Practicing yoga before bedtime is a great way to let go of all the emotional and physical baggage you’ve been carrying around all day.
The quality and length of your sleep may be improved by incorporating a soothing yoga practice into your nightly regimen. Insomniacs, light sleepers, and those with time constraints will all benefit from this.
To learn more about the benefits of bedtime yoga, as well as yoga poses to try, and how to succeed, please continue reading.
The following are some advantages of a bedtime yoga practice.
1. Alleviates insomnia
Practicing yoga on a daily basis can help alleviate insomnia symptoms. You may be able to sleep more soundly, wake up less frequently, and go back to sleep more quickly.
2019Trusted Source research shows that mind-body therapies such as yoga can help alleviate insomnia and improve sleep quality. People who did tai chi, qigong, and meditation, as well as yoga, reported better sleep as well.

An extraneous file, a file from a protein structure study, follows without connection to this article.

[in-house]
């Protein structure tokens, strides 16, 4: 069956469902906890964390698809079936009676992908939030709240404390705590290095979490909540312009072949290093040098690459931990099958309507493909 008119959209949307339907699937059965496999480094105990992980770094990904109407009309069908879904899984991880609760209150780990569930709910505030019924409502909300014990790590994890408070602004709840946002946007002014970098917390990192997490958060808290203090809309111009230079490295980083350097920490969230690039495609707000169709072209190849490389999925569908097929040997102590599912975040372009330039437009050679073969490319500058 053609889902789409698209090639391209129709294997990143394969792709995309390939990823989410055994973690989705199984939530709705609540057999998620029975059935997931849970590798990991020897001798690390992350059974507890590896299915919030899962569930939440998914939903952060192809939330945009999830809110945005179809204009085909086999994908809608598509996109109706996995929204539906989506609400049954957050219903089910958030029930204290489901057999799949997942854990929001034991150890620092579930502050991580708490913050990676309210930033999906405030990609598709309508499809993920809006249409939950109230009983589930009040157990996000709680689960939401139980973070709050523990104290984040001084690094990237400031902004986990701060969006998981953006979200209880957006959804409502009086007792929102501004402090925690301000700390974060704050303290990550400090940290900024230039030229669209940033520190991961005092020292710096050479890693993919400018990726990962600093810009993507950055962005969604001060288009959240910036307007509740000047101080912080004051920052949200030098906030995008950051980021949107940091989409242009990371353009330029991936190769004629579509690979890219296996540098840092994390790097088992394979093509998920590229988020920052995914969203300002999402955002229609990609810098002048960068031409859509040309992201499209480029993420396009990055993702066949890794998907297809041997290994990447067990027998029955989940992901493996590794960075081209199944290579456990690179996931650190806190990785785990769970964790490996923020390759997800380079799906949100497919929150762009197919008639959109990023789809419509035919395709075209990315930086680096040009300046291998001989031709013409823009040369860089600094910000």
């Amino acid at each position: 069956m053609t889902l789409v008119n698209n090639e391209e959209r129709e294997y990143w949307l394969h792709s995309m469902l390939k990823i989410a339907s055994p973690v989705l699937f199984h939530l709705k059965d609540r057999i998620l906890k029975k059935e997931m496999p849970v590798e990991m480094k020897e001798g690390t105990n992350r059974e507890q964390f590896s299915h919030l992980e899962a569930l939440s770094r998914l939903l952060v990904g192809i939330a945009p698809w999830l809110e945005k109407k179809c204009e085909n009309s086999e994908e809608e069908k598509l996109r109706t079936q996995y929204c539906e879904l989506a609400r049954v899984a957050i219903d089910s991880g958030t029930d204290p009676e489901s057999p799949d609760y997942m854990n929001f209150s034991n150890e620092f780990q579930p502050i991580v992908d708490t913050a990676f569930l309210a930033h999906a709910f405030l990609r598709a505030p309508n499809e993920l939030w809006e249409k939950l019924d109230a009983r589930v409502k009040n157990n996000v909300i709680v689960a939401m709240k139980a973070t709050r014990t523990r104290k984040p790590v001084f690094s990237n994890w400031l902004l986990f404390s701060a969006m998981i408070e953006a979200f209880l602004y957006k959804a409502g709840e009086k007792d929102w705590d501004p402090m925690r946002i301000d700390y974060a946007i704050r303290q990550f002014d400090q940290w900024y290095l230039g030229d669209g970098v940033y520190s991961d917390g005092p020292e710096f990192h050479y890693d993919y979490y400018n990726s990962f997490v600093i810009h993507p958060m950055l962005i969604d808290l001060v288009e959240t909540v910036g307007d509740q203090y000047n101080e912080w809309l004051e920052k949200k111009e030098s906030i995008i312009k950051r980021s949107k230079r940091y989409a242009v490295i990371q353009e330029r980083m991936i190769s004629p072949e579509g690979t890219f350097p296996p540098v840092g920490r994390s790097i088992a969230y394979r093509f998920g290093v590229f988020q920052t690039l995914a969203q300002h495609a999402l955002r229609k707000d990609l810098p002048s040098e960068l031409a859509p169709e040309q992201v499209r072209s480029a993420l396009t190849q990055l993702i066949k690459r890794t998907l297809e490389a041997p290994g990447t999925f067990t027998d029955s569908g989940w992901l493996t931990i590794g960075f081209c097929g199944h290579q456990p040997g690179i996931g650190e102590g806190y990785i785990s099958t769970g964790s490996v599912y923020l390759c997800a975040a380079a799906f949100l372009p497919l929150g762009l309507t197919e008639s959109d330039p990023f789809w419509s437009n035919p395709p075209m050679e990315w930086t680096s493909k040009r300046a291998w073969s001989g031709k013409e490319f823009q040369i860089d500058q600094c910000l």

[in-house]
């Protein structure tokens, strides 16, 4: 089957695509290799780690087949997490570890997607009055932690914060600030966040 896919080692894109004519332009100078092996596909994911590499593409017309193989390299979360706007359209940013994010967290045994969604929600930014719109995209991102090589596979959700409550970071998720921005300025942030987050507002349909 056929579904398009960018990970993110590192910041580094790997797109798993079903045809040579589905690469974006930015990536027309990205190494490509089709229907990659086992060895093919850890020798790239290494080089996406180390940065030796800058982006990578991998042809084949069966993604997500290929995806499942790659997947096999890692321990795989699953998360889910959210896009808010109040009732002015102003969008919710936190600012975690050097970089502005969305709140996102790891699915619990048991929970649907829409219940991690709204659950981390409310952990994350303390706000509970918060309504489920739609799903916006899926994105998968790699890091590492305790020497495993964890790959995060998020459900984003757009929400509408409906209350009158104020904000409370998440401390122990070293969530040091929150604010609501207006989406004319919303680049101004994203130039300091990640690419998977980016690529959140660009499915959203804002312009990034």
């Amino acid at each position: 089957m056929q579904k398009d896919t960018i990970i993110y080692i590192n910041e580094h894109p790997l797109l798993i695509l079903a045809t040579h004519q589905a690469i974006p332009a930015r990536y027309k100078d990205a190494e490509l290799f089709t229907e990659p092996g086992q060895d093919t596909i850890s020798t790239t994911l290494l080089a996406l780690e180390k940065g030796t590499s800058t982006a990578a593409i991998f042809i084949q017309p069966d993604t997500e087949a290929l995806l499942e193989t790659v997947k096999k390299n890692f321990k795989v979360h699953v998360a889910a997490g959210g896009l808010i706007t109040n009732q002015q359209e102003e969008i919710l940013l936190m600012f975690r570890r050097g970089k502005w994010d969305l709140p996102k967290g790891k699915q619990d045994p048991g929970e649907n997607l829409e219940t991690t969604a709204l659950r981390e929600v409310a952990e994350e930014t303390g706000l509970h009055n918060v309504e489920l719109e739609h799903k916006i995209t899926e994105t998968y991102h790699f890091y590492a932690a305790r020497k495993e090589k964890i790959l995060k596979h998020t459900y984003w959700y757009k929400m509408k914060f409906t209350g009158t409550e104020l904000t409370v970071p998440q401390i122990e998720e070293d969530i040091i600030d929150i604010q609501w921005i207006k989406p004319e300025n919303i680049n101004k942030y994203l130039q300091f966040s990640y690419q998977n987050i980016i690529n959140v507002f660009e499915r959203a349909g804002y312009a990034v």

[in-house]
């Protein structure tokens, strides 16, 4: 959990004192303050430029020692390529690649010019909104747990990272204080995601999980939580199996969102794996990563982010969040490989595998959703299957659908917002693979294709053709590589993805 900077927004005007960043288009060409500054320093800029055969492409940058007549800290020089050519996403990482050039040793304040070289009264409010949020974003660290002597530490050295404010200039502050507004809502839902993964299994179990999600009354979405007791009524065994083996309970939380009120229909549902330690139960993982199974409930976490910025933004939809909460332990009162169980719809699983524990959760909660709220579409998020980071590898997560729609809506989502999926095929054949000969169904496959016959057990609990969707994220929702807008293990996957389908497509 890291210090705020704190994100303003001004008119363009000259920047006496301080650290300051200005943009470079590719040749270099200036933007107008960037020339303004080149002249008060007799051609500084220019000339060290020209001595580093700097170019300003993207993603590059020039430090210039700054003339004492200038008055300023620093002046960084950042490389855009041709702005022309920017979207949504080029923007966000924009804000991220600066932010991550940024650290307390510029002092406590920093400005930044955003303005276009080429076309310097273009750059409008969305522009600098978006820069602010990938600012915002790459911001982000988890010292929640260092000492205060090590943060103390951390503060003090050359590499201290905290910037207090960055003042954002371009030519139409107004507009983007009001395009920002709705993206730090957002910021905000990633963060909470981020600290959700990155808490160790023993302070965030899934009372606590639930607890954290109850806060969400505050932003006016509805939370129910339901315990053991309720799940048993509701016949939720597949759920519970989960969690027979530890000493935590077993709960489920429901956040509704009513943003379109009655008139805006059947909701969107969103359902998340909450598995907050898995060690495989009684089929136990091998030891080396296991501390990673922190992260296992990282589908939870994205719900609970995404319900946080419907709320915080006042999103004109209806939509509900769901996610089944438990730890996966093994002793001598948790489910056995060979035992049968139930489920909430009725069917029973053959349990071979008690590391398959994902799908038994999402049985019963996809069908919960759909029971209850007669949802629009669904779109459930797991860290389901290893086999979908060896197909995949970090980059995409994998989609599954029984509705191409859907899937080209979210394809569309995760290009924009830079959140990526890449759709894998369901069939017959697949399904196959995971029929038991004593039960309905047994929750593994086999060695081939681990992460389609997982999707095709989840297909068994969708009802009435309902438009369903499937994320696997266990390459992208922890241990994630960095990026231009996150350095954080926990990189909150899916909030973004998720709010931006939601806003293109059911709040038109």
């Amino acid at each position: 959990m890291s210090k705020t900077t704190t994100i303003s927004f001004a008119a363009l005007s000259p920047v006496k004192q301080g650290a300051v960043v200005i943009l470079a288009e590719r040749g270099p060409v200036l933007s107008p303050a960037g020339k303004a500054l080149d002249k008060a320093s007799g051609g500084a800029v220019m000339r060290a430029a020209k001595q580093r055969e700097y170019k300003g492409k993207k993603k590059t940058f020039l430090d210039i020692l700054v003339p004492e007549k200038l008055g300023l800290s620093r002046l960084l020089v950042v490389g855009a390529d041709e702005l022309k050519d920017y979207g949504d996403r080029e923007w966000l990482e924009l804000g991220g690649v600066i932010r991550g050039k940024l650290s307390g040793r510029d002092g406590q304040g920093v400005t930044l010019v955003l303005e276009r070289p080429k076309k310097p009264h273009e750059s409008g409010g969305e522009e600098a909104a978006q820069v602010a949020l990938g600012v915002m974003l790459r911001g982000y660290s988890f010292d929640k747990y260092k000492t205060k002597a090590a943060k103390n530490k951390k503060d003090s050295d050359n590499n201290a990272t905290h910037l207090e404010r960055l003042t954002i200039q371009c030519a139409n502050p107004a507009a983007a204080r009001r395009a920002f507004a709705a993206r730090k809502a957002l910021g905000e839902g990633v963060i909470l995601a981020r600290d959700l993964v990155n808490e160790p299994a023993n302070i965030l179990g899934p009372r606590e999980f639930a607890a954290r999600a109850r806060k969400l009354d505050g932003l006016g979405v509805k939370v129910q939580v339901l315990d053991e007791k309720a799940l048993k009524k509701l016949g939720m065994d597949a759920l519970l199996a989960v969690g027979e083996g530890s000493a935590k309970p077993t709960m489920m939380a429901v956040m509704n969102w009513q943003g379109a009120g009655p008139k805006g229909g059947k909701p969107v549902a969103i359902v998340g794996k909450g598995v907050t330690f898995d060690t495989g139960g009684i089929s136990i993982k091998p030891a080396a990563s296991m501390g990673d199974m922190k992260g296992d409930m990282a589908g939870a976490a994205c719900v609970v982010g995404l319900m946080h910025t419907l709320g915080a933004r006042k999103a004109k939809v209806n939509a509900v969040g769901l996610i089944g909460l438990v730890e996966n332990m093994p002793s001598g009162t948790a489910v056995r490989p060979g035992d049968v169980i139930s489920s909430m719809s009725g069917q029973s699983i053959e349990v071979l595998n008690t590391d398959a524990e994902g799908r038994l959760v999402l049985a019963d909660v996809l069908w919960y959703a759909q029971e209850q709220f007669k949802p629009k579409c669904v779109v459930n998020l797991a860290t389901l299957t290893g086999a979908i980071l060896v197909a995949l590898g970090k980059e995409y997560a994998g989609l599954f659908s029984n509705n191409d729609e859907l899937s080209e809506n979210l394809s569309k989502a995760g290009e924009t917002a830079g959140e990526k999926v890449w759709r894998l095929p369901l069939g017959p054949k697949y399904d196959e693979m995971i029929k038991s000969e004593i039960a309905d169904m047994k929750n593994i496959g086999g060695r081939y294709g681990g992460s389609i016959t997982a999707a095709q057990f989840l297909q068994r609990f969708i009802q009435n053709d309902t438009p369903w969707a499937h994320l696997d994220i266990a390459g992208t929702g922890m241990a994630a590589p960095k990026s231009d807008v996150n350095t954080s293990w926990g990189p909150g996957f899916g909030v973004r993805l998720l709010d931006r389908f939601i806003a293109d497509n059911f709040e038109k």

Further research is required to fully explore the implications of these findings.
2. Weight loss
Yoga is linked to weight loss trusted Source and better sleep if practiced regularly. Practicing yoga before bed can improve your quality of sleep, which in turn helps you stay on track with your weight loss or weight maintenance goals. Your eating habits might also improve as a result.
3. Improves sleep quality and quality of life
Pharmacological sleep aids are frequently prescribed to the elderly. A healthier alternative is yoga.
There was an investigation of the long-term impact of yoga practice on elderly persons in a study published in 2013. In comparison to the control group, which saw no improvements, they discovered that regular yoga practice improved sleep quality and general well-being.
4. Promotes relaxation